Internal UPS

Internal UPS are a group of uninterruptible power supplies (UPS) designed to be placed inside computer chassis. There are two types of Internal UPS. First type is miniaturized regular UPS that are made small enough to fit into a 5.25” CD-ROM slot bay of a regular computer chassis. The other type is re-engineered switching power supplies that utilize dual power sources of AC and/or DC as power inputs and have an AC-DC built-in switching management control units.


The first type often requires extra connection wires between the internal UPS and computer's power supply. Some internal UPS of this group output high voltage (110 V - 220 V) direct current (DC) and some output nine-step table wave AC. Neither design is safe or energy efficient. As of 2006, there are only couple companies still selling this type of internal UPS in Asia and some part of Europe The top cover has been removed to show the internals of a computer Power supply Unit. ...


The second group of internal UPS replaces the regular switching power supplies. There are three main design mechanisms:

  1. Optic-coupling that imitates AC during AC outages. This mechanism was first introduced by American Advanced Power of USA and Magnum Power of UK in 1997, as well as Apollo Power of Taiwan in 1998. This design provides a low-cost solution but its efficiency is low and it has a very low overall wattage limit (<300 W).
  2. An analog-circuitry-controlled AC-DC switching mechanism. This design also provides a low-cost solution. However, because of the bulky component circuit board, little space is available for increasing wattage output. Plus, the final products are very sensitive to factors such as local heat and causing frequent operational errors. Nevertheless, because of its low cost, it is still popular in China. Most Asian internal UPS manufacturers belong to this category.
  3. A CPU controlled AC-DC switching mechanism. This design was first introduced by American Advanced Power Inc. of USA and Amsdell of Canada. It provides error-free switching control and a complicated communication protocol between the power supply and computer.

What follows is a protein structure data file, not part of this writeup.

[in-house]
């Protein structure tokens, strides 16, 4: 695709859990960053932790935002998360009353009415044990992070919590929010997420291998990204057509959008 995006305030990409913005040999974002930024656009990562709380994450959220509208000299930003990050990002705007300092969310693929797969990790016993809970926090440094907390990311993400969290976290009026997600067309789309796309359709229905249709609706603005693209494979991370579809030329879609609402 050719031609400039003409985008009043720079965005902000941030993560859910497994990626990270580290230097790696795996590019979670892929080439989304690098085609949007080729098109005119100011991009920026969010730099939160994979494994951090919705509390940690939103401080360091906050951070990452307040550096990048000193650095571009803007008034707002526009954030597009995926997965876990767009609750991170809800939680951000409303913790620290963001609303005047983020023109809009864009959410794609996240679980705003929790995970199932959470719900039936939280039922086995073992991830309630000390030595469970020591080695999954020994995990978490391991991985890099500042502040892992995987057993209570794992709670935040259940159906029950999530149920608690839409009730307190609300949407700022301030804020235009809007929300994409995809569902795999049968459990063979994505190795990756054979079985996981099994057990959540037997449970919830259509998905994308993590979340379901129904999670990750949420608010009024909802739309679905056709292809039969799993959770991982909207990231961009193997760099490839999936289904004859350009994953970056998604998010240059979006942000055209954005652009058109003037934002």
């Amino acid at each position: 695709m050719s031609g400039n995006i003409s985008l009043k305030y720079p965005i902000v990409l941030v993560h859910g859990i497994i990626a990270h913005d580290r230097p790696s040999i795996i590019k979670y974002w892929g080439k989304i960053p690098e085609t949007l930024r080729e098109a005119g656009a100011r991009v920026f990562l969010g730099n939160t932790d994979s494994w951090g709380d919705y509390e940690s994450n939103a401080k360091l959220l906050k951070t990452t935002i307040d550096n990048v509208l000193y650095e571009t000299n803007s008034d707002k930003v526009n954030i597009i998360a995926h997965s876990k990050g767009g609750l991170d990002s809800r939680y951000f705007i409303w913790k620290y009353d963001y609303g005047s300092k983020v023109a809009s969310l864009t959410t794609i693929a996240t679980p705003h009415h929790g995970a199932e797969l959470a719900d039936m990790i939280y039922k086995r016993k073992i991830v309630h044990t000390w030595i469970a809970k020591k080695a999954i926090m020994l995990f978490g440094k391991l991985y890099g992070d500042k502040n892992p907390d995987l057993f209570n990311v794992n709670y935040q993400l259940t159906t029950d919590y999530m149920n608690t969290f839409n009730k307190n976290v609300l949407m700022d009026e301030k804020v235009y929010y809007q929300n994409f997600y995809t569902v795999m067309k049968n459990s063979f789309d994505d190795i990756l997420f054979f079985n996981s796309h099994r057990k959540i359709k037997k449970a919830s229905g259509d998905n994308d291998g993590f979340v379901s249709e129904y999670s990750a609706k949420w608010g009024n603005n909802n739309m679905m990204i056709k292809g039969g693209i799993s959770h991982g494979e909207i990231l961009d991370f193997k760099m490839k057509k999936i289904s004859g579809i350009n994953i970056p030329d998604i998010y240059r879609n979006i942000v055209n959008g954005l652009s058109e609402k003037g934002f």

Using a UPS

Choosing a UPS

The first question to ask when choosing a UPS system should be: is it the unit going to be placed inside a controlled environment? If the answer to this question is yes, choose an indoor UPS. If the answer is no, choose an outdoor UPS. It doesn’t matter that you choose the right topology, power, backup time, etc. If you place an outdoor UPS in a controlled environment, you might be wasting money (exceptions to this could be found when powering small loads during an extended period of time, where outdoor UPS systems are sometimes the only available option). If you place an indoor UPS in a non-controlled environment, the useful life of this system will be considerably shortened, threatening the integrity and backup of the equipment you are protecting with the UPS.


Besides choosing a UPS design, there are 2 key ratings to be aware of when choosing a UPS unit. The first is the load rating, expressed as both volt amps (VA) and watts (W). Both the ratings represent the maximum amount of load that the UPS can support and the connected load typically should not exceed 80% of either. Special considerations must be made when connecting certain equipment such as printers or any type of motorized load.


The second factor in deciding which unit to purchase is the amount of runtime the unit will be able to provide when the power fails. This number will vary with the load amount that is plugged into the UPS. For example, a unit may run a single computer for 30 minutes, but with 2 computers it will generally last less than half that time. Larger units typically can provide more runtime for the same load than smaller units, however that is not always the case. Some UPS units are designed to provide extended runtime or have the ability to have external battery packs connected.


Another consideration is the anticipated usage. If the UPS is only intended to provide enough power to gracefully shut down the computers, serial or USB ports on the UPS and support software are essential. If the purpose of the UPS is to provide power until a standby generator kicks in (typically under a minute), the UPS input capabilities should be matched to the generator outputs. Specifically, most standby generators made for home use (15 kW or less) and most portable generators lack microprocessor voltage-and-frequency control and may not create a smooth sine wave. This can result in voltage and frequency fluctuating by 5% or more. While most UPS systems handle voltage fluctuations gracefully, most do not handle frequency fluctuations well. A UPS with a wide "frequency window" is essential in such cases. However, this can double the cost of the unit. Only a double conversion UPS can deliver a stable output frequency when powered by an unstable input frequency. “Dynamo” redirects here. ...